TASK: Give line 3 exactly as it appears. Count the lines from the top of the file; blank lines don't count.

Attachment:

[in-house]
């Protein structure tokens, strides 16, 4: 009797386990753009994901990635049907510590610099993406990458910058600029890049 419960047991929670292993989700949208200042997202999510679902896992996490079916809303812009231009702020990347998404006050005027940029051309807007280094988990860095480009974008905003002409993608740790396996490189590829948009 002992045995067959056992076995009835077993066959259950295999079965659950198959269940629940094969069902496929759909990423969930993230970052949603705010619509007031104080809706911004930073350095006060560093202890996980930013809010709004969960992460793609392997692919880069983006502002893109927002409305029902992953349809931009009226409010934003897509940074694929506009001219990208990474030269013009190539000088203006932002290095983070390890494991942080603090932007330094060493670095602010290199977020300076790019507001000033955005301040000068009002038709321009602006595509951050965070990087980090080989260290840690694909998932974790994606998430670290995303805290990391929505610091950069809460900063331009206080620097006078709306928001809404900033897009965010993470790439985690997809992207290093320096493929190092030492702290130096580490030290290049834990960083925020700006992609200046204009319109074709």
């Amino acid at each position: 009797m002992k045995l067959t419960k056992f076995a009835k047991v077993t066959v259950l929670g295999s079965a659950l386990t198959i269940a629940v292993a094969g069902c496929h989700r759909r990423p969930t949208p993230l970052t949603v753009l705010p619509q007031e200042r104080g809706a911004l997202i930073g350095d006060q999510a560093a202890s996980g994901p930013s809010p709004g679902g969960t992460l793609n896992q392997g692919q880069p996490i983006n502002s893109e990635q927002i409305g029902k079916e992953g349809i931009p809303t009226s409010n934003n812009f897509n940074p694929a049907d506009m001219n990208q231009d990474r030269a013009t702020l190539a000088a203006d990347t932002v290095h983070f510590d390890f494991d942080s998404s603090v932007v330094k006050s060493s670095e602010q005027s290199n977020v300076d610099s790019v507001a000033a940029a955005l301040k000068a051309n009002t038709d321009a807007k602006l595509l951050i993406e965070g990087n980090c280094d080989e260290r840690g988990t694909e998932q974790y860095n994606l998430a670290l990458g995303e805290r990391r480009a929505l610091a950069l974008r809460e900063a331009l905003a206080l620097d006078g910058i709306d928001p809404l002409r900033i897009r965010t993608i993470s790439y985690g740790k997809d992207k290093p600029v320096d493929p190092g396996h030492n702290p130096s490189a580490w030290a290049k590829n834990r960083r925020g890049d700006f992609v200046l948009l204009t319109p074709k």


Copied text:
């Amino acid at each position: 009797m002992k045995l067959t419960k056992f076995a009835k047991v077993t066959v259950l929670g295999s079965a659950l386990t198959i269940a629940v292993a094969g069902c496929h989700r759909r990423p969930t949208p993230l970052t949603v753009l705010p619509q007031e200042r104080g809706a911004l997202i930073g350095d006060q999510a560093a202890s996980g994901p930013s809010p709004g679902g969960t992460l793609n896992q392997g692919q880069p996490i983006n502002s893109e990635q927002i409305g029902k079916e992953g349809i931009p809303t009226s409010n934003n812009f897509n940074p694929a049907d506009m001219n990208q231009d990474r030269a013009t702020l190539a000088a203006d990347t932002v290095h983070f510590d390890f494991d942080s998404s603090v932007v330094k006050s060493s670095e602010q005027s290199n977020v300076d610099s790019v507001a000033a940029a955005l301040k000068a051309n009002t038709d321009a807007k602006l595509l951050i993406e965070g990087n980090c280094d080989e260290r840690g988990t694909e998932q974790y860095n994606l998430a670290l990458g995303e805290r990391r480009a929505l610091a950069l974008r809460e900063a331009l905003a206080l620097d006078g910058i709306d928001p809404l002409r900033i897009r965010t993608i993470s790439y985690g740790k997809d992207k290093p600029v320096d493929p190092g396996h030492n702290p130096s490189a580490w030290a290049k590829n834990r960083r925020g890049d700006f992609v200046l948009l204009t319109p074709k």